The development of ascites correlates with advanced stage disease and poor prognosis in ovarian cancer. Vascular permeability is the key pathophysiological change involved in ascites development. Previously, we provided evidence that perivascular M2-like macrophages protect the vascular barrier through direct contact with endothelial cells (ECs). Here, we investigated the molecular mechanism and its clinical significance in the ovarian cancer setting. We found that upon direct coculture with the endothelium, M2 macrophages tuned down their VLA4 and reduced the levels of VCAM1 in ECs. On the other hand, ectopically overexpressing VLA4 in macrophages or VCAM1 in ECs induced hyperpermeability. Mechanistically, downregulation of VLA4 or VCAM1 led to reduced levels of RAC1 and ROS, which resulted in decreased phosphorylation of PYK2 (p-PYK2) and VE-cadherin (p–VE-cad), hence enhancing cell adhesion. Furthermore, targeting the VLA4/VCAM1 axis augmented vascular integrity and abrogated ascites formation in vivo. Finally, VLA4 expression on the macrophages isolated from ascites dictated permeability ex vivo. Importantly, VLA4 antibody acted synergistically with bevacizumab to further enhance the vascular barrier. Taking these data together, we reveal here that M2 macrophages regulate the vascular barrier though the VCAM1/RAC1/ROS/p-PYK2/p–VE-cad cascade, which provides specific therapeutic targets for the treatment of malignant ascites.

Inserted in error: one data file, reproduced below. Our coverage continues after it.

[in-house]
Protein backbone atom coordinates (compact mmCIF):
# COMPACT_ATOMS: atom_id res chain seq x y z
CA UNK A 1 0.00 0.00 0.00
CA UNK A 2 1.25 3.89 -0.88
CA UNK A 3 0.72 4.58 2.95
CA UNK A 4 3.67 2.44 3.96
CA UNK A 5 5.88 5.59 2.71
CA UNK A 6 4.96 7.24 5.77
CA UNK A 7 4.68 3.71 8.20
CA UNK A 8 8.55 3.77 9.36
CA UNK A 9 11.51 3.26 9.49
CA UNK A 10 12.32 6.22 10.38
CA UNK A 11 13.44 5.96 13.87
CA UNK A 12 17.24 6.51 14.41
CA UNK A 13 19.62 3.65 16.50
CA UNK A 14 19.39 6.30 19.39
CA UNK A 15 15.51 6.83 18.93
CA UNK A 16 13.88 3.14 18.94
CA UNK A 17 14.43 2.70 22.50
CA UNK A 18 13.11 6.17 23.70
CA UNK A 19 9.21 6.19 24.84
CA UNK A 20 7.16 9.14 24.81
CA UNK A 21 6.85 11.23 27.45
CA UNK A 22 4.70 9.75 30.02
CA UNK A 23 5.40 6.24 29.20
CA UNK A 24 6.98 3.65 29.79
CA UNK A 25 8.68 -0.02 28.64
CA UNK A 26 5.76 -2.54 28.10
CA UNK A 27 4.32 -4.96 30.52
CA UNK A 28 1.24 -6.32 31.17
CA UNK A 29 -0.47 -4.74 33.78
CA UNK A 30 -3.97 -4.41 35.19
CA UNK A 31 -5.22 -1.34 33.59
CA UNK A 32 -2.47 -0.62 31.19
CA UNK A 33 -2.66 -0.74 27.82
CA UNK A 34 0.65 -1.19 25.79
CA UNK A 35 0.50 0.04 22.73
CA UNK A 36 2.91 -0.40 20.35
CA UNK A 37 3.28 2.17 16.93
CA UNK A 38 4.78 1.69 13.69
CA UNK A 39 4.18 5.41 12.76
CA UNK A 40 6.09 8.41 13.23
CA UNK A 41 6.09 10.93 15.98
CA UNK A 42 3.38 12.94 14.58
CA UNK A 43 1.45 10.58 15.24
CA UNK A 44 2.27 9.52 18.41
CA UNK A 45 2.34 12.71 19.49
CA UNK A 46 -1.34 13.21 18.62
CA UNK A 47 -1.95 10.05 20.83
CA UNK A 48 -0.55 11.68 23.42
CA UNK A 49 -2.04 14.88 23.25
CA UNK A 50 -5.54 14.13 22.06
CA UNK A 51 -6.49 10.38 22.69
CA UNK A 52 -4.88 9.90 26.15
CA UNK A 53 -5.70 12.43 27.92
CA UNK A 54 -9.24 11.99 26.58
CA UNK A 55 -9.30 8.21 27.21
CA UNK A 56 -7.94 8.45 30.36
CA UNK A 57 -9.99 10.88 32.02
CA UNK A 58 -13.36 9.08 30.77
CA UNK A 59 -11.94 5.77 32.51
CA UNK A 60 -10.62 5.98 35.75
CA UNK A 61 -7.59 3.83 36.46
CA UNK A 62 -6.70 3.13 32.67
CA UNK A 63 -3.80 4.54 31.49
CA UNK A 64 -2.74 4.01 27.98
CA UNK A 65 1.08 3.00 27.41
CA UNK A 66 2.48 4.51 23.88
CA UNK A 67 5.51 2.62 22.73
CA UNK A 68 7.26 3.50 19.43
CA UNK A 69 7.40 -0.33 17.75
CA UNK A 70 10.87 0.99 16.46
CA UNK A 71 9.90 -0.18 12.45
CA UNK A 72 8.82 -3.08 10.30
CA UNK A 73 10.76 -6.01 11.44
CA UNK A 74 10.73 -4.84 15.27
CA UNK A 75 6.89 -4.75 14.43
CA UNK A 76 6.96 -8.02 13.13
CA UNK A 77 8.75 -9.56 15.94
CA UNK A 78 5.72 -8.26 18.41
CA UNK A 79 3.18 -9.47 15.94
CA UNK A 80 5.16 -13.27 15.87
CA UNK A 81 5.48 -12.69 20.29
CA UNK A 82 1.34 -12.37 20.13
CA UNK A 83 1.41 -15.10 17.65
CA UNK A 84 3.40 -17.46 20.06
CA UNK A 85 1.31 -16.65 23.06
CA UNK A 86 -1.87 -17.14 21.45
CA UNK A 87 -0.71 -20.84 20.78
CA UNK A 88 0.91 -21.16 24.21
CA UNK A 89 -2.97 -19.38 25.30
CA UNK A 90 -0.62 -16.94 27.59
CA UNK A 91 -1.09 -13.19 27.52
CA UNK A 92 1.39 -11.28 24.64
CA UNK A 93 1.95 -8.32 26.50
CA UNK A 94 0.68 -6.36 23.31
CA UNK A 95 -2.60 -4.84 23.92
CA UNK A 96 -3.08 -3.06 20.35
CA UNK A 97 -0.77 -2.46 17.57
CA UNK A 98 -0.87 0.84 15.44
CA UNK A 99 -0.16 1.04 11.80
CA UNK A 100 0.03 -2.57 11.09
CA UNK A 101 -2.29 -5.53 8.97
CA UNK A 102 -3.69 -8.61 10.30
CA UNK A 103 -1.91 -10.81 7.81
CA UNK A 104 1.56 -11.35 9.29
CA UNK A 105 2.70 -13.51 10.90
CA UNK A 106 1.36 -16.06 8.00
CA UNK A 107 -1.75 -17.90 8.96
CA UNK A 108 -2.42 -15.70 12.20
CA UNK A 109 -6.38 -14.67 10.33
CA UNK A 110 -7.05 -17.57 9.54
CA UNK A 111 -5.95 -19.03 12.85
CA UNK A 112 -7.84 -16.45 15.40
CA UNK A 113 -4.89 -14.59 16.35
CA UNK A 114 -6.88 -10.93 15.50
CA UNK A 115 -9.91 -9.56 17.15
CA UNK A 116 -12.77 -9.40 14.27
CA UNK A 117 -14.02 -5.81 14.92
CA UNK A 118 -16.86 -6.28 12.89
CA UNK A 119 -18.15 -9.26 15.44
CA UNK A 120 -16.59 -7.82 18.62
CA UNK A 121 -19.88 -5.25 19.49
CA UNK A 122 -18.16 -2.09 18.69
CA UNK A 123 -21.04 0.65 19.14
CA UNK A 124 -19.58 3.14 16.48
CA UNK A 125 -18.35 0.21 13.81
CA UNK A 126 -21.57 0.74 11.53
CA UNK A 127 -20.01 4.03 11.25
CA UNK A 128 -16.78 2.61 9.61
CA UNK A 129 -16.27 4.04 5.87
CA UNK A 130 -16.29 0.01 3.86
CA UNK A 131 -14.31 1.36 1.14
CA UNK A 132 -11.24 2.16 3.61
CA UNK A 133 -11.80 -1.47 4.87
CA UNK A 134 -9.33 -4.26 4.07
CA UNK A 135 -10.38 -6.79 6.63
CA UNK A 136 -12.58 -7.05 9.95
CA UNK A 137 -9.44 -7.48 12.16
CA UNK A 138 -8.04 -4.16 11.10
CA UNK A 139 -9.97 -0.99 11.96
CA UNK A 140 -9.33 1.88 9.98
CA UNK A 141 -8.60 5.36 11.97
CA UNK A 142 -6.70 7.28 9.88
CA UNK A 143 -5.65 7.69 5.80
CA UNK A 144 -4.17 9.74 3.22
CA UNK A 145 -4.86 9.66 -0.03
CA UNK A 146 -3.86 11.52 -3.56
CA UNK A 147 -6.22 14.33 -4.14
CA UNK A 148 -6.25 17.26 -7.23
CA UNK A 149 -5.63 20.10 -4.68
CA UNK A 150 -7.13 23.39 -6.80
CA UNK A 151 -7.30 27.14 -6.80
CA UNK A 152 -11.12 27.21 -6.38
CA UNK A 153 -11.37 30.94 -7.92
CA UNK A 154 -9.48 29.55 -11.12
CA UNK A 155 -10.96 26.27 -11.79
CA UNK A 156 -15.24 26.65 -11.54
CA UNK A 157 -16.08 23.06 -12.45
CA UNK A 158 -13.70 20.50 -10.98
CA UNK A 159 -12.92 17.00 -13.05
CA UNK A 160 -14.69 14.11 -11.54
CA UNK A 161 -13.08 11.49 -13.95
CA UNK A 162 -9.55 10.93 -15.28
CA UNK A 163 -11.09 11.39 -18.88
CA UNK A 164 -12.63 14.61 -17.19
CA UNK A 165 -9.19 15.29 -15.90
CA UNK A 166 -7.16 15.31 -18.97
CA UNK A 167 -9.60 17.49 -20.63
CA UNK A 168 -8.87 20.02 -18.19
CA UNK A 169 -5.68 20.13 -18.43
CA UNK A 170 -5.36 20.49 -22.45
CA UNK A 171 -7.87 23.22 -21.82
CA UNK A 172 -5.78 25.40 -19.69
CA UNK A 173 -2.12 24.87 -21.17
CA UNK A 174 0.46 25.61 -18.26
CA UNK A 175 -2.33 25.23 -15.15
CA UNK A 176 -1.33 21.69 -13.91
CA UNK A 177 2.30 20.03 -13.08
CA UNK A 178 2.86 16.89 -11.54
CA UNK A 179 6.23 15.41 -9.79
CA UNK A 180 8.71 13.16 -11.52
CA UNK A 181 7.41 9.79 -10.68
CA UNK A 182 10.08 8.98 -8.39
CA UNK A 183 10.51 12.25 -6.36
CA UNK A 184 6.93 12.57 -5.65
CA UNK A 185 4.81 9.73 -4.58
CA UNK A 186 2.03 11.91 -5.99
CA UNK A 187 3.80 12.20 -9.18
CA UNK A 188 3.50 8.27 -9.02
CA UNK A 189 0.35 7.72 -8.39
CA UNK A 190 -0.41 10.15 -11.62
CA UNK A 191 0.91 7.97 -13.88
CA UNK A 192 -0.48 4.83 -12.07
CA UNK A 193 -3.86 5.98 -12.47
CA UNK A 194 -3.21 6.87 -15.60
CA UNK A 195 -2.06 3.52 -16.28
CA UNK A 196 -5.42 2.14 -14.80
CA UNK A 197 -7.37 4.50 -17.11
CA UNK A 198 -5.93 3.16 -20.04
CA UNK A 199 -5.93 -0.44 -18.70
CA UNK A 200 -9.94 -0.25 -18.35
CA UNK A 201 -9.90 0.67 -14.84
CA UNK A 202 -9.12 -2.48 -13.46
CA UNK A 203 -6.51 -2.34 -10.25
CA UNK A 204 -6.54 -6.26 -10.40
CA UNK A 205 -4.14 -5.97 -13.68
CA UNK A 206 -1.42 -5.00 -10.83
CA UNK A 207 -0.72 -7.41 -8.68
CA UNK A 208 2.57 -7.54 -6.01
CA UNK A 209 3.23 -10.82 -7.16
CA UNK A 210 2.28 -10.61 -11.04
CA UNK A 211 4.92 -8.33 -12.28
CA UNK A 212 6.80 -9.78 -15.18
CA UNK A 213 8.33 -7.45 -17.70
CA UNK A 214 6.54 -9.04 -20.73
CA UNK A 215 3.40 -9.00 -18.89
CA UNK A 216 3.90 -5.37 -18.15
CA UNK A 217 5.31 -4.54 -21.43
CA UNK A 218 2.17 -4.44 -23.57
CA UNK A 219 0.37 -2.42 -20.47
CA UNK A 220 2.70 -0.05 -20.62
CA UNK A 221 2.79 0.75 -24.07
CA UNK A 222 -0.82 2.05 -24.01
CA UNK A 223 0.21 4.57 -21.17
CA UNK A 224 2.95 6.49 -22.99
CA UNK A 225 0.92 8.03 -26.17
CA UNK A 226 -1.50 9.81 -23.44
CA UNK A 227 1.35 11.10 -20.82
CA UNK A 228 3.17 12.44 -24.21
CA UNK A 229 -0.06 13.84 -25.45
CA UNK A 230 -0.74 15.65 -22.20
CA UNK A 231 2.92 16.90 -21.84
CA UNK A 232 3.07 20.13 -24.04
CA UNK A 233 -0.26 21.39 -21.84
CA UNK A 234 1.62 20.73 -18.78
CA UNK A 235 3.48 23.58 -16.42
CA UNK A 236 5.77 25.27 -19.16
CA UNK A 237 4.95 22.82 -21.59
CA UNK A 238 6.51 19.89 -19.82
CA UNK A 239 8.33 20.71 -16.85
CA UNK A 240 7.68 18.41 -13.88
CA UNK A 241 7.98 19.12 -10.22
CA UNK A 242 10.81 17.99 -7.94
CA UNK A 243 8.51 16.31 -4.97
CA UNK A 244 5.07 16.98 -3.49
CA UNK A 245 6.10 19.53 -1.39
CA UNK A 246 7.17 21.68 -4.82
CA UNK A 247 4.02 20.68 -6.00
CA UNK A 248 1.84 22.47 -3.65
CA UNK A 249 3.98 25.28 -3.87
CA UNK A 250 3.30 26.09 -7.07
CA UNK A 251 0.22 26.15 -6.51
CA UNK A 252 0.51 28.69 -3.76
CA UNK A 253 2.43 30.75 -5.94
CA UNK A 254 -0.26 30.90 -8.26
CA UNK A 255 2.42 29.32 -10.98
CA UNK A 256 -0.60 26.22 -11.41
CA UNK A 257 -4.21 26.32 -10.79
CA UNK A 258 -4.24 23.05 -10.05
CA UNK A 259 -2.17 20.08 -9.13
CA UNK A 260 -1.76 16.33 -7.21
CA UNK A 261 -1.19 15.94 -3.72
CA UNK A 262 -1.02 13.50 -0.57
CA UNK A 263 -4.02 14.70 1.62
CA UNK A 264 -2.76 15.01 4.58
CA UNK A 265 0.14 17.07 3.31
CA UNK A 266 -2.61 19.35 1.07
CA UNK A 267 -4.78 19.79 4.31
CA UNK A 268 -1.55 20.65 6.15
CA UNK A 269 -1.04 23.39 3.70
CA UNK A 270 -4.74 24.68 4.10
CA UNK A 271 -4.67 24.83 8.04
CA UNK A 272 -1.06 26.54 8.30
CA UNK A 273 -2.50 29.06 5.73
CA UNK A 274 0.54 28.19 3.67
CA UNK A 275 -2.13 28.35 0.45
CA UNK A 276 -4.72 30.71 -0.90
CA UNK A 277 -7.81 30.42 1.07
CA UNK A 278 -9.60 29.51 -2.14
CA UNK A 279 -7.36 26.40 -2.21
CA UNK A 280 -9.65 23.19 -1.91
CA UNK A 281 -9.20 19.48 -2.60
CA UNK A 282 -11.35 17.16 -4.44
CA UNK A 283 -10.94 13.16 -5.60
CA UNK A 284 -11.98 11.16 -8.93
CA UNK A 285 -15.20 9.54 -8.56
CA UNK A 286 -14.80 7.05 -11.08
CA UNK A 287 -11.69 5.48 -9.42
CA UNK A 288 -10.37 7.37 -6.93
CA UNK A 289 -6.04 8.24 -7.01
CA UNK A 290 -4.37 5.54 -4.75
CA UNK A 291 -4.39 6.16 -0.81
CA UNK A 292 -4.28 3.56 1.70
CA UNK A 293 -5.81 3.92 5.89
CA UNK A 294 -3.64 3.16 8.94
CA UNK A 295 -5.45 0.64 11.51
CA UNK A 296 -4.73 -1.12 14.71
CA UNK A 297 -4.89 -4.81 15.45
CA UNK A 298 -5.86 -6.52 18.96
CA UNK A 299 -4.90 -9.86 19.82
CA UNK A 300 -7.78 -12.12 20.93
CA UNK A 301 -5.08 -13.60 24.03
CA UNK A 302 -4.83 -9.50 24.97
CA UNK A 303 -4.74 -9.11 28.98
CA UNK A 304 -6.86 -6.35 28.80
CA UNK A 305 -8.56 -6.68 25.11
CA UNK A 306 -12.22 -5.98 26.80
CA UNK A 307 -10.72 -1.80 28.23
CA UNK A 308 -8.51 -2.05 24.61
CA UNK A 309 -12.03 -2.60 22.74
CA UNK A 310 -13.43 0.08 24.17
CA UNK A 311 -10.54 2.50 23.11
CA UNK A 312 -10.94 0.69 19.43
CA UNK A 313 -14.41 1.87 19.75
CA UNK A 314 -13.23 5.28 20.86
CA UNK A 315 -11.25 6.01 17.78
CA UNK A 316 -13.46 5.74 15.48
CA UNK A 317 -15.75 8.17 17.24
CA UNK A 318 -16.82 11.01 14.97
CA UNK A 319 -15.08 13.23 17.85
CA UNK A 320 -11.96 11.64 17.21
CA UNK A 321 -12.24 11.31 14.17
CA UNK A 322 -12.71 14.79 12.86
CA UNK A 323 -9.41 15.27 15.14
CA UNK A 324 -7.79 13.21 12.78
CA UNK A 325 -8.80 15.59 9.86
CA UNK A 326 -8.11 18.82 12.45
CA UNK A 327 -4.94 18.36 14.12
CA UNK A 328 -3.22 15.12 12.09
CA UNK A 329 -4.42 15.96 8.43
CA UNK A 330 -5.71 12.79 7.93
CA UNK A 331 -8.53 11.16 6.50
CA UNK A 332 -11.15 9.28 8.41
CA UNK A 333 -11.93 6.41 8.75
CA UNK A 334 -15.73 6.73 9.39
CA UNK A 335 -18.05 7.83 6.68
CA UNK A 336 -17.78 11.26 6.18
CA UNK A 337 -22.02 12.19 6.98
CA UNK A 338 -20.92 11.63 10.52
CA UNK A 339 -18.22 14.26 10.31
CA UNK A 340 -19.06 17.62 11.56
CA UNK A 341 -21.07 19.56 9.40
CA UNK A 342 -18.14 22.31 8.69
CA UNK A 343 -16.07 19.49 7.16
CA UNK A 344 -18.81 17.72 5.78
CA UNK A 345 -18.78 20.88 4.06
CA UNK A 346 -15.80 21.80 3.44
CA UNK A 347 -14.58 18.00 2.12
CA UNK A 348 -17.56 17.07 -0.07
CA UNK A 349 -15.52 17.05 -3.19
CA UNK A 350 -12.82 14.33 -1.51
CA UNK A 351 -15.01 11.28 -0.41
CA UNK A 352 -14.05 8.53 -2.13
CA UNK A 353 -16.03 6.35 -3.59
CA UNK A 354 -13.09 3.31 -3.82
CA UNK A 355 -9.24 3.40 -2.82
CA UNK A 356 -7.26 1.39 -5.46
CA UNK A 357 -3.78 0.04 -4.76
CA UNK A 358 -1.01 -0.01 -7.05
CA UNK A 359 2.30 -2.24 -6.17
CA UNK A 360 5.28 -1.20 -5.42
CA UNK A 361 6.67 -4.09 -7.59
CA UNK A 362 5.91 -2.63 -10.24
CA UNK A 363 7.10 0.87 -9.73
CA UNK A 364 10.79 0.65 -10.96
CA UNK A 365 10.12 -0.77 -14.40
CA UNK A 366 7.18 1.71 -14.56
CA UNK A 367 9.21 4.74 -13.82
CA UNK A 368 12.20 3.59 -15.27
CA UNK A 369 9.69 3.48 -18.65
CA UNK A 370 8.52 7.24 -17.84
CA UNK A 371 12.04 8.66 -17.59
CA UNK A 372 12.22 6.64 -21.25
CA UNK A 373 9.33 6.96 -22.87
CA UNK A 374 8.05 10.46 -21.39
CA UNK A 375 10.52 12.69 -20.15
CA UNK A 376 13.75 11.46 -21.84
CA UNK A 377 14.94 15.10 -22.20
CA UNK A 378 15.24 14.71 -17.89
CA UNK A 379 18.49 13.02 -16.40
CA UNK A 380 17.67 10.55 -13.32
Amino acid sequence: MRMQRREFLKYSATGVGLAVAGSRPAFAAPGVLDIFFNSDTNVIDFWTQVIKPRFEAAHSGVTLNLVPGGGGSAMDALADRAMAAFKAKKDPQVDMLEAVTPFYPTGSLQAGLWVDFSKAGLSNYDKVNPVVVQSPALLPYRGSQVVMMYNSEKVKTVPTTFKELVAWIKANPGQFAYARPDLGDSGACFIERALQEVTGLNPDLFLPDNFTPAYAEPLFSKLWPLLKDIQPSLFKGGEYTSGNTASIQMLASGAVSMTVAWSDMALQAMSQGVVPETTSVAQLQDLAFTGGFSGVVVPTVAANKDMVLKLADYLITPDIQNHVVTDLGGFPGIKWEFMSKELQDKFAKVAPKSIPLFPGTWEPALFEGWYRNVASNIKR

Shibo Zhang, Bingfan Xie, Lijie Wang, Hua Yang, Haopei Zhang, Yuming Chen, Feng Wang, Changqing Liu, Huanhuan He


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